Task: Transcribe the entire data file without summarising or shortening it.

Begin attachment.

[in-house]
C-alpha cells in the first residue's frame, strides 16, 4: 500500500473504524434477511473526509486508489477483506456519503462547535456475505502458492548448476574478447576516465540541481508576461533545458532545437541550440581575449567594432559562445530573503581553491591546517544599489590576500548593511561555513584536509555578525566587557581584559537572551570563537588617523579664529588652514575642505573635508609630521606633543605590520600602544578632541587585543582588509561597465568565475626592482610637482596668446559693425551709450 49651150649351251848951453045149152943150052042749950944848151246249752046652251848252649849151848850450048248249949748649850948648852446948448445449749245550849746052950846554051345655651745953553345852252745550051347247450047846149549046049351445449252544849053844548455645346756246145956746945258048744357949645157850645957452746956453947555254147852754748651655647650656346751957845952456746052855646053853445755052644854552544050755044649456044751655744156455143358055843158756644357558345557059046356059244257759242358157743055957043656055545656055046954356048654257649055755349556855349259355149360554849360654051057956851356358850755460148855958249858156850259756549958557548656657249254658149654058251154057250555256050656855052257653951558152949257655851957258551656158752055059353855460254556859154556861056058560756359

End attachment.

[in-house]
C-alpha cells in the first residue's frame, strides 16, 4: 500500500473504524434477511473526509486508489477483506456519503462547535456475505502458492548448476574478447576516465540541481508576461533545458532545437541550440581575449567594432559562445530573503581553491591546517544599489590576500548593511561555513584536509555578525566587557581584559537572551570563537588617523579664529588652514575642505573635508609630521606633543605590520600602544578632541587585543582588509561597465568565475626592482610637482596668446559693425551709450 49651150649351251848951453045149152943150052042749950944848151246249752046652251848252649849151848850450048248249949748649850948648852446948448445449749245550849746052950846554051345655651745953553345852252745550051347247450047846149549046049351445449252544849053844548455645346756246145956746945258048744357949645157850645957452746956453947555254147852754748651655647650656346751957845952456746052855646053853445755052644854552544050755044649456044751655744156455143358055843158756644357558345557059046356059244257759242358157743055957043656055545656055046954356048654257649055755349556855349259355149360554849360654051057956851356358850755460148855958249858156850259756549958557548656657249254658149654058251154057250555256050656855052257653951558152949257655851957258551656158752055059353855460254556859154556861056058560756359